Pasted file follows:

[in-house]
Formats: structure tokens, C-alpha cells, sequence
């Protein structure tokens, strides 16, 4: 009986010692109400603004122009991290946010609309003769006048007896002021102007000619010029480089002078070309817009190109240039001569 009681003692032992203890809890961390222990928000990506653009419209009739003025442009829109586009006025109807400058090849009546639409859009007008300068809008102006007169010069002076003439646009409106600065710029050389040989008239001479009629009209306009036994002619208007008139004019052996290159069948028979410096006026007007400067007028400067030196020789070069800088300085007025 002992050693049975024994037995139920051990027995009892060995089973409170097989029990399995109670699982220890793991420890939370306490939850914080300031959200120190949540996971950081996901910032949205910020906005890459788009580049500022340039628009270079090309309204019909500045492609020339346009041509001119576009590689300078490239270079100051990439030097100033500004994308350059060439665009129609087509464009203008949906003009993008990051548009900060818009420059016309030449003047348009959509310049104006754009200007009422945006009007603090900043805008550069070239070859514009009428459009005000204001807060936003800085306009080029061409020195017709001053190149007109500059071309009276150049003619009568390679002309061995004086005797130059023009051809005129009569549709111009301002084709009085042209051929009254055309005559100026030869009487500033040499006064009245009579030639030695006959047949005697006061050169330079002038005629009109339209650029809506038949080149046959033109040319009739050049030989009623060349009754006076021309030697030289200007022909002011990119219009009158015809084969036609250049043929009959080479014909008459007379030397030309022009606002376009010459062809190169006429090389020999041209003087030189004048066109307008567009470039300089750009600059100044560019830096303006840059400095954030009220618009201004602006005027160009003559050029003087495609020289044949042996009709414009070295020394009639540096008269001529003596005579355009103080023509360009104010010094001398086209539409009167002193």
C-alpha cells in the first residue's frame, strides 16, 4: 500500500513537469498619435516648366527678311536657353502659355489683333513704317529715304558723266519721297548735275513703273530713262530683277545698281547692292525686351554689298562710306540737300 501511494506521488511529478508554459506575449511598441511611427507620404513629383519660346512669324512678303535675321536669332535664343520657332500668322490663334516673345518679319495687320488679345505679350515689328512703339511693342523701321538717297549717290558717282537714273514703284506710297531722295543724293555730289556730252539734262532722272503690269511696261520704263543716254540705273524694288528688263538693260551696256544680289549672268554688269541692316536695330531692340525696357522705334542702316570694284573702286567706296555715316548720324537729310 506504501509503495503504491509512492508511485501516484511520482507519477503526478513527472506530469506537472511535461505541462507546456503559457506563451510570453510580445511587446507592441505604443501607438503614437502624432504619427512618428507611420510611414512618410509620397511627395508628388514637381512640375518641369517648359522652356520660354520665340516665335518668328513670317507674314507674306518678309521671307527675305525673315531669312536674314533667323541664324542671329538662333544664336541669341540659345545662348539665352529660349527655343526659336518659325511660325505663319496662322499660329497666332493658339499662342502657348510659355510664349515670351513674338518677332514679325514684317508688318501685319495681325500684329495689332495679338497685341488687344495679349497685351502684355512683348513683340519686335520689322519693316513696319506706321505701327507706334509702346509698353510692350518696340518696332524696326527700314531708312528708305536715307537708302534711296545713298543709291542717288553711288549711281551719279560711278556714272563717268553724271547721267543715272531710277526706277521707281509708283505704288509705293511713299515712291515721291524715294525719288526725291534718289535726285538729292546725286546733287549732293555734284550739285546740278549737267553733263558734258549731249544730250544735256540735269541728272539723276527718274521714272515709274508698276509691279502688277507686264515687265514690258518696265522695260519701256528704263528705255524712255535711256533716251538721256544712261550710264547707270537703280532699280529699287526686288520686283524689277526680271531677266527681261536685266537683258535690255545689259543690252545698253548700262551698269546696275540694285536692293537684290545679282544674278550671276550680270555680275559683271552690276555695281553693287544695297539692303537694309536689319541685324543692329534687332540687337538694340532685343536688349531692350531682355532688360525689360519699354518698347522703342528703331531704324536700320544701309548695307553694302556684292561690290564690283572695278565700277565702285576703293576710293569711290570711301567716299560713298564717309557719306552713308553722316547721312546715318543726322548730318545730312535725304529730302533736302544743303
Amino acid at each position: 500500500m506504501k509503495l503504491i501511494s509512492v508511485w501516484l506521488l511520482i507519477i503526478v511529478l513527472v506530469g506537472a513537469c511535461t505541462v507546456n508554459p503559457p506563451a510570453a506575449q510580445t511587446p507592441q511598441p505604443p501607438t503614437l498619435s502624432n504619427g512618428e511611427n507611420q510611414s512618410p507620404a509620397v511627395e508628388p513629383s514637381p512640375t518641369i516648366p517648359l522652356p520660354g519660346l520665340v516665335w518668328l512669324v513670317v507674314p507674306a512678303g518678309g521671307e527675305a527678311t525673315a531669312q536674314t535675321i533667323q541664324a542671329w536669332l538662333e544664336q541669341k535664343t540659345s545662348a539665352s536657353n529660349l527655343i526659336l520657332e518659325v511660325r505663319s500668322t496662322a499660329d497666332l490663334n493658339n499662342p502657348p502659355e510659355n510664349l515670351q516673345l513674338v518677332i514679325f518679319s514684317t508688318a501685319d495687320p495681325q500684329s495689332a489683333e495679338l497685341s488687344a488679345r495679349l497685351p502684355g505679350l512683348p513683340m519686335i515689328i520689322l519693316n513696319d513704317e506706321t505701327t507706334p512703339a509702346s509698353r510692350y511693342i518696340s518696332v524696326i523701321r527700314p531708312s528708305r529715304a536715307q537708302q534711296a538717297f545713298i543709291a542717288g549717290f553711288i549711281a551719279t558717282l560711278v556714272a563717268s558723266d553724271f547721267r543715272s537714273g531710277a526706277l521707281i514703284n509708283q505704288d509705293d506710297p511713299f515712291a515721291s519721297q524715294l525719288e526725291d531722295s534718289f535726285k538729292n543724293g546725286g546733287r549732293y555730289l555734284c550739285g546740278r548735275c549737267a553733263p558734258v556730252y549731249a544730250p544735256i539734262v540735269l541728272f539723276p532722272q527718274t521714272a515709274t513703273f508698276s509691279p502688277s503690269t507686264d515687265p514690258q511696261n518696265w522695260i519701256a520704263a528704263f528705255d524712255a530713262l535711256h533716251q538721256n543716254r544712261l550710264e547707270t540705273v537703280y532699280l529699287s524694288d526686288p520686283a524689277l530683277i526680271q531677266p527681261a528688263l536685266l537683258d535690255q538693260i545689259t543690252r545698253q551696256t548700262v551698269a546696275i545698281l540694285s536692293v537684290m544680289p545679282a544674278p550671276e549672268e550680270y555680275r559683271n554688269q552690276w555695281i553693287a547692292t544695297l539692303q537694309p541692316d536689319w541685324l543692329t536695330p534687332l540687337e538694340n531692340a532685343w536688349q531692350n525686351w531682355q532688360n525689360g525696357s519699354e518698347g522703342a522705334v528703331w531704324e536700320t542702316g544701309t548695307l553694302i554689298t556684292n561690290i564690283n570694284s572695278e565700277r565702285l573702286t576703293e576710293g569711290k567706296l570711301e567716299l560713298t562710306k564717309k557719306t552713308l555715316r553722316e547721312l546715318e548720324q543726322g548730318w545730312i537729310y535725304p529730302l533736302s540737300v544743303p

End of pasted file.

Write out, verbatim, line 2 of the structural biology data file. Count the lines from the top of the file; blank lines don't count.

Formats: structure tokens, C-alpha cells, sequence